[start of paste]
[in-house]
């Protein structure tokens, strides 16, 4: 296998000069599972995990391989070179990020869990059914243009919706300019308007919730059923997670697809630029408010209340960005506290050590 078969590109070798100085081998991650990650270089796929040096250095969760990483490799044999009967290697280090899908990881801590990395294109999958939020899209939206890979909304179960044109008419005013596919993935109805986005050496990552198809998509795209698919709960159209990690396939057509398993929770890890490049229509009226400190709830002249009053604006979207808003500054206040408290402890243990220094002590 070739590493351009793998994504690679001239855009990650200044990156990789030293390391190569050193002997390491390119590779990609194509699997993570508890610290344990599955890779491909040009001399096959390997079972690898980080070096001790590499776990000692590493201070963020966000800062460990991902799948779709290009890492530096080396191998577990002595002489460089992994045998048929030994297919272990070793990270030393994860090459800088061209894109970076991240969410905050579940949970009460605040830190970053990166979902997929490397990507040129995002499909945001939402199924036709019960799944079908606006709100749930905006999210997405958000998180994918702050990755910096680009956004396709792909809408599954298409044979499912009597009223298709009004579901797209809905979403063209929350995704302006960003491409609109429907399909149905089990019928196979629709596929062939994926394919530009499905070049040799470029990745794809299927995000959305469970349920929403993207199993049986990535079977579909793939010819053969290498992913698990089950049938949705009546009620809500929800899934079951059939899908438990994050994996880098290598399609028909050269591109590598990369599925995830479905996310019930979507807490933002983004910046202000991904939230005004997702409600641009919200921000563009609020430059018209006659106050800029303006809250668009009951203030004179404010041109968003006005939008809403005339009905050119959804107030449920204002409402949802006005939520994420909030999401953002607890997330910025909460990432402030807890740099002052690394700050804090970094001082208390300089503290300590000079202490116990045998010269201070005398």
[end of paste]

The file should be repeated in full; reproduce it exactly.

[in-house]
């Protein structure tokens, strides 16, 4: 296998000069599972995990391989070179990020869990059914243009919706300019308007919730059923997670697809630029408010209340960005506290050590 078969590109070798100085081998991650990650270089796929040096250095969760990483490799044999009967290697280090899908990881801590990395294109999958939020899209939206890979909304179960044109008419005013596919993935109805986005050496990552198809998509795209698919709960159209990690396939057509398993929770890890490049229509009226400190709830002249009053604006979207808003500054206040408290402890243990220094002590 070739590493351009793998994504690679001239855009990650200044990156990789030293390391190569050193002997390491390119590779990609194509699997993570508890610290344990599955890779491909040009001399096959390997079972690898980080070096001790590499776990000692590493201070963020966000800062460990991902799948779709290009890492530096080396191998577990002595002489460089992994045998048929030994297919272990070793990270030393994860090459800088061209894109970076991240969410905050579940949970009460605040830190970053990166979902997929490397990507040129995002499909945001939402199924036709019960799944079908606006709100749930905006999210997405958000998180994918702050990755910096680009956004396709792909809408599954298409044979499912009597009223298709009004579901797209809905979403063209929350995704302006960003491409609109429907399909149905089990019928196979629709596929062939994926394919530009499905070049040799470029990745794809299927995000959305469970349920929403993207199993049986990535079977579909793939010819053969290498992913698990089950049938949705009546009620809500929800899934079951059939899908438990994050994996880098290598399609028909050269591109590598990369599925995830479905996310019930979507807490933002983004910046202000991904939230005004997702409600641009919200921000563009609020430059018209006659106050800029303006809250668009009951203030004179404010041109968003006005939008809403005339009905050119959804107030449920204002409402949802006005939520994420909030999401953002607890997330910025909460990432402030807890740099002052690394700050804090970094001082208390300089503290300590000079202490116990045998010269201070005398």